The whole thing left a bad taste in my mouth.
missbefferz
Mar. 10th, 2006 08:13 pm (UTC)
I liked it for the most part, except the so very American idea that it's your job to protect the poor helpless peoples of the world instead of minding your own damn business and protecting yourselves and your families. That irritated me, I don't think it was too graphic I think the message about her rape was very touching and by the time they read it, they should be old enough to know something like that about her. The other thing I didn't like was the "do this or you're a failure" attitude. That may not be how her children feel, and it's too bad that she wants them to think that's the only way they can be good people. Maybe they want to be good people that mind their own business!!!!
___pinkbullets
Mar. 10th, 2006 08:23 pm (UTC)
except the so very American idea that it's your job to protect the poor helpless peoples of the world instead of minding your own damn business and protecting yourselves and your families.

that too. i went back and read it again. gee, not only is she preaching patriarchy and sexism but she's also preaching american hegemony and elitism.

she's a real winner! *snort*
lunachele
Mar. 10th, 2006 09:42 pm (UTC)
I don't like the letter. Not sure I can adequately articulate the many ways it bothers me, but I have a problem with telling a child his only choice is to be a hero, or be a failure. I also do not like the patriarchal men strong/women weak potential victims bit, especially since rape is about power. You can teach your kids to respect others without casting them as either supermen or goats. Is telling someone they have the power to do tremendous harm the best way to build compassion? It just seems off to me.
lizziey
Mar. 11th, 2006 12:22 am (UTC)
My husband is a soldier, and our boys are a couple years apart also, and I damn sure would give a letter like that to my boys, at an age where they are old enough to understand it.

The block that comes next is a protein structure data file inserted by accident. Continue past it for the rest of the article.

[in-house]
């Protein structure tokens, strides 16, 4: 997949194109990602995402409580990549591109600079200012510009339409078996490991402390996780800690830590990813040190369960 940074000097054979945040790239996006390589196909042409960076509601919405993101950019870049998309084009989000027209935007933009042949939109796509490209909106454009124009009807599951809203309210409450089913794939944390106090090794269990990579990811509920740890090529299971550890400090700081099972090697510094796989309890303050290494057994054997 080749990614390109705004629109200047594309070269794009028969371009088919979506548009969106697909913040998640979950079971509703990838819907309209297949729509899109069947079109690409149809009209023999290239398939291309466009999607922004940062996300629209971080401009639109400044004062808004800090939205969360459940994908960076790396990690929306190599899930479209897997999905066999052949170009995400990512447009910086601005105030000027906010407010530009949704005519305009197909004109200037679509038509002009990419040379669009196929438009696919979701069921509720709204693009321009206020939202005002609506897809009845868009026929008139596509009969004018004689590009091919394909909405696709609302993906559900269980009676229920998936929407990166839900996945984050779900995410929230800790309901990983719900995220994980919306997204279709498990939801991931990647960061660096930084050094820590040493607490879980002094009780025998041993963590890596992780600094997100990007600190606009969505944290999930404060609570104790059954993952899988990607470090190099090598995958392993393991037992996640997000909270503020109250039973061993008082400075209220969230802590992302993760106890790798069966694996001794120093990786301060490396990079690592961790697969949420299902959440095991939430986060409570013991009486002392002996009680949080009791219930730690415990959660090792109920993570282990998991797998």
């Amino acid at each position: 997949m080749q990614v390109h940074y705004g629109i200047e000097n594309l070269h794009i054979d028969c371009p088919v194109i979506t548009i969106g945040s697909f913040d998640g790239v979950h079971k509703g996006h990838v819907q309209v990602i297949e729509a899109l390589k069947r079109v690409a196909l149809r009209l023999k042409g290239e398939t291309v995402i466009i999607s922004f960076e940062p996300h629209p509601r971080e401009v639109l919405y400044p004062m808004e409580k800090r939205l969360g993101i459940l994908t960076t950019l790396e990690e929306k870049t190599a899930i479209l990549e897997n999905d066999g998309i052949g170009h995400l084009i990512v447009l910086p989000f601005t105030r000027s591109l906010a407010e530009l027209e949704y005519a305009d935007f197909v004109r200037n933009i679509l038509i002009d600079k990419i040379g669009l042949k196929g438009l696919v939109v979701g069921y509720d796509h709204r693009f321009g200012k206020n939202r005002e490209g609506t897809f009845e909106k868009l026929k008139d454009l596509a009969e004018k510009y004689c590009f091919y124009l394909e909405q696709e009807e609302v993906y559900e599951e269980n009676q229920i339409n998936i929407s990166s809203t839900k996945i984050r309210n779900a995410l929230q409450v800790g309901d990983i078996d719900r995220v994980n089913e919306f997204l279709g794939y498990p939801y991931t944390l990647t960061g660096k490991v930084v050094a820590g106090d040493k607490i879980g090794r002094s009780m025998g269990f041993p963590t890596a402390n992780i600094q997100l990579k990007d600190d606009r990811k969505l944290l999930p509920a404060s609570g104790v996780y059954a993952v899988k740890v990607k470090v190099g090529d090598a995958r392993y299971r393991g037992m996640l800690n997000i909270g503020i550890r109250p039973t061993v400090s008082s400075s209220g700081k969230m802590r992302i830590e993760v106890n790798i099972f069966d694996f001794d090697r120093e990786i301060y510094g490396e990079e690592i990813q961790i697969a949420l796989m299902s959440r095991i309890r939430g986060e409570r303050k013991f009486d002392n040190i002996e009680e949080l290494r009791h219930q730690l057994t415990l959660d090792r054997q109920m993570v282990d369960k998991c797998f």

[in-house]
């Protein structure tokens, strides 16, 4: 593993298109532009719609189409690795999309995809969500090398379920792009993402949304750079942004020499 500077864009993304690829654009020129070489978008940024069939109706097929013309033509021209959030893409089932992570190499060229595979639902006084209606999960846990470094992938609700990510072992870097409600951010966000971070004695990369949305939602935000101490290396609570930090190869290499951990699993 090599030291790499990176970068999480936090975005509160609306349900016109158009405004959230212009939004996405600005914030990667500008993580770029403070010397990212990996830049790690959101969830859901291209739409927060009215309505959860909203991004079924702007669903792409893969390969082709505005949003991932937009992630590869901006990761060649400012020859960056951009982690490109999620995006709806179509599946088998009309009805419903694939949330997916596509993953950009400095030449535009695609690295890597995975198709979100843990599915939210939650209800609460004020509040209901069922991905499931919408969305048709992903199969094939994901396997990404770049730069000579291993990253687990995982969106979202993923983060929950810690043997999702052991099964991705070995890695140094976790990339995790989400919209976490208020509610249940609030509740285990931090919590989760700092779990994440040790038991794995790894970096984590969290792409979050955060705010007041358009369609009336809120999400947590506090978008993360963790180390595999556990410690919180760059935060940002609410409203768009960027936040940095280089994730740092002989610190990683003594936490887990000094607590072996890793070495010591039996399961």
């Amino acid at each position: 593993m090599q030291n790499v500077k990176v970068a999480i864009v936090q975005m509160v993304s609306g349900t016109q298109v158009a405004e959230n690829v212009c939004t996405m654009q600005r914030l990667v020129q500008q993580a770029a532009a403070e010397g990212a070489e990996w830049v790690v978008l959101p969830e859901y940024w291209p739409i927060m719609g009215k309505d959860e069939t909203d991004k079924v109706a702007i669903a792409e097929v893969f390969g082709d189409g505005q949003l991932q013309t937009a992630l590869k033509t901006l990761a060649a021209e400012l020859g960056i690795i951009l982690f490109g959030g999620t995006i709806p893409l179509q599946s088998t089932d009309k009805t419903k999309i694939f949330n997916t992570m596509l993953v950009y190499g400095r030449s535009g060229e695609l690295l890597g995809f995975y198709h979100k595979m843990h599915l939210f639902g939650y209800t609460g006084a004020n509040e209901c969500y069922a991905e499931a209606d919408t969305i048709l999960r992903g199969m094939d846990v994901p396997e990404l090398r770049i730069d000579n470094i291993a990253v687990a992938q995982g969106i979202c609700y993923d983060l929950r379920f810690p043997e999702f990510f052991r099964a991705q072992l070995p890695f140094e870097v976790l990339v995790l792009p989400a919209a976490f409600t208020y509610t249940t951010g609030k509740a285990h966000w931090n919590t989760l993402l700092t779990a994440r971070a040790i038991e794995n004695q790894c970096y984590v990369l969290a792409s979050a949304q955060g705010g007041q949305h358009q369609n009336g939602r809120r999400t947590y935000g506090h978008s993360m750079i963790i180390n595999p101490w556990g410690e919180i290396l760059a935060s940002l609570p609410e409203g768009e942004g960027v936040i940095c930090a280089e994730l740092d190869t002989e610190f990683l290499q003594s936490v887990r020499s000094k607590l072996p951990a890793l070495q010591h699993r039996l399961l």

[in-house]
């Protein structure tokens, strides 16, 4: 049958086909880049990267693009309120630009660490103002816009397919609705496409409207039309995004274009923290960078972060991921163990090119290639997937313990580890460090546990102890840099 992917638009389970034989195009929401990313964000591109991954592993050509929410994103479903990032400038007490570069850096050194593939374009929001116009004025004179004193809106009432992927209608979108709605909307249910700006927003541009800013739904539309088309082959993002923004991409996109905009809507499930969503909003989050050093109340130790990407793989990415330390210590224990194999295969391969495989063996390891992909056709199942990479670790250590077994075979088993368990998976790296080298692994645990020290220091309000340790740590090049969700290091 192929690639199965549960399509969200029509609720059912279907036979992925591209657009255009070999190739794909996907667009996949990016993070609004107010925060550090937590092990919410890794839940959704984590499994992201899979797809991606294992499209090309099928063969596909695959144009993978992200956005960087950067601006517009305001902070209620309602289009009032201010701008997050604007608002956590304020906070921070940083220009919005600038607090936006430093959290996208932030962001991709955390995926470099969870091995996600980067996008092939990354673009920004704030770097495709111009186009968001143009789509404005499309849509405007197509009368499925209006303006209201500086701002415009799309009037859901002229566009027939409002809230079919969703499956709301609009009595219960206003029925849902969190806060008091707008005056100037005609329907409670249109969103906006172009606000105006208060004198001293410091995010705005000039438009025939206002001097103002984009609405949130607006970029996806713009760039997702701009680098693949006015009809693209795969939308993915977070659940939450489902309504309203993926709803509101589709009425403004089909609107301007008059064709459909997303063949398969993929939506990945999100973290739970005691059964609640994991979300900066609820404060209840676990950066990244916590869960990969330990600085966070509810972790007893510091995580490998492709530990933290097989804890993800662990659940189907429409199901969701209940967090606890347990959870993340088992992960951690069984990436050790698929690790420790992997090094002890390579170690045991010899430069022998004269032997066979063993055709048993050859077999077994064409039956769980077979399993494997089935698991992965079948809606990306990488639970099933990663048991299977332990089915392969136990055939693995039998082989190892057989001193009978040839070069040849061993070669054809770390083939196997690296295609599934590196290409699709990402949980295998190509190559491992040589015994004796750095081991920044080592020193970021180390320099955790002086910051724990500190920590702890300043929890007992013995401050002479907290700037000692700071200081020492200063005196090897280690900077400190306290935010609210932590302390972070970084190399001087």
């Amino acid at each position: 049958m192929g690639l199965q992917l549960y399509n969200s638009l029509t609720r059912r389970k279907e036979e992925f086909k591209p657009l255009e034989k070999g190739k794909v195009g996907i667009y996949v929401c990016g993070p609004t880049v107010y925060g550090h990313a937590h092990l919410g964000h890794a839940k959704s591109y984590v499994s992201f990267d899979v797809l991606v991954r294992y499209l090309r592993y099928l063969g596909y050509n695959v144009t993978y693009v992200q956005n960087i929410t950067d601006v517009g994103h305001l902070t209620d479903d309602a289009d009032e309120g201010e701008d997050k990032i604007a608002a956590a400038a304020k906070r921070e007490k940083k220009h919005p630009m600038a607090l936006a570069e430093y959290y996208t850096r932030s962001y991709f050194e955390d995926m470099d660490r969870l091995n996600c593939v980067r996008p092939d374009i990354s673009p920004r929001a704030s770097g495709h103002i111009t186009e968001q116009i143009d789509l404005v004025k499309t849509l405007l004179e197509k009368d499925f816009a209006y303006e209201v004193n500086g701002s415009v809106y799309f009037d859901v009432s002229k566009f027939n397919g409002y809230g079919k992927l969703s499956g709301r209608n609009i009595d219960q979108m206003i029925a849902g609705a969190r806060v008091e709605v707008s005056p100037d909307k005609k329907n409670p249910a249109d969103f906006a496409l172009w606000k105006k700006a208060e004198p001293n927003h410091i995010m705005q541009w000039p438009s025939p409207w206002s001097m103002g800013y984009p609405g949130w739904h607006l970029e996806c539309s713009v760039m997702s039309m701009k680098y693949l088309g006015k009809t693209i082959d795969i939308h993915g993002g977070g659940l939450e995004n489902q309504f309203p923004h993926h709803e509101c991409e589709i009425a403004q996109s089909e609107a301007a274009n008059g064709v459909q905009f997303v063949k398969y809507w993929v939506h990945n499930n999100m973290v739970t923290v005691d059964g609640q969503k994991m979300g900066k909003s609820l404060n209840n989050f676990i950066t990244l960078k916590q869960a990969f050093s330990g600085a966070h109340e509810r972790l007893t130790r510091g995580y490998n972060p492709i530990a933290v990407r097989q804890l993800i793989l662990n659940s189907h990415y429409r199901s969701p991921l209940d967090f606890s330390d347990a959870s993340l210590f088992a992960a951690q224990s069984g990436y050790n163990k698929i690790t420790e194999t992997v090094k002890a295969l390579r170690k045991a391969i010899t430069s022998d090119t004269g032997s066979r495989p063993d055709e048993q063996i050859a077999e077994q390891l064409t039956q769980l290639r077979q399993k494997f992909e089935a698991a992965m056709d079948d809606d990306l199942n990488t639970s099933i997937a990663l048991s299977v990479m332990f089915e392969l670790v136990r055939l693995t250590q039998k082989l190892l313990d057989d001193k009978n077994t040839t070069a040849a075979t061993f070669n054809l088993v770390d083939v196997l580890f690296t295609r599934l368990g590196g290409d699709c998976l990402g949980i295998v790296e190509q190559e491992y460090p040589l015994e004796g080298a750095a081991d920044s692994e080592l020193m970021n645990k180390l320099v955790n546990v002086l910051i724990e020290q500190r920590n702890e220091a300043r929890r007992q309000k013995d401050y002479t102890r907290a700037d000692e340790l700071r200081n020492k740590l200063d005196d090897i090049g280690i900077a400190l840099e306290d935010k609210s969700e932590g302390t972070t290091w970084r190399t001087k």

tracied
Mar. 11th, 2006 01:15 am (UTC)
Okay. I had to think about this for a bit before I said anything because I don't want to get my point wrong. First of all, we have to assume that this woman is not leaving all moral teachings up to this letter. We have to assume, right or wrong that this letter is meant to compliment their parenting.

I was touched by the image of the massacre and about standing your ground despite losing face. Yes, some things maybe could have been worded differently. Had I written it, I think I would have worded differently the idea of being either or hero or failure. What does hero mean? I don't think she means the whole macho patriarchal thing. And I don't think she means failure as in worth nothing. But the point is lost. What I would have said, is that being a hero is not about physical macho actions, but about standing for what you believe in, and that whether man or WOMAN, you are a hero if you are watching out and protecting those who can't protect themselves. Standing against abuse, rape, child labour, poverty, those sorts of things, or as 'simple' as standing up for the kid who is being bullied, not being THE bully. And instead of saying you are a failure, I would say, you have failed, now knowing that, do better next time.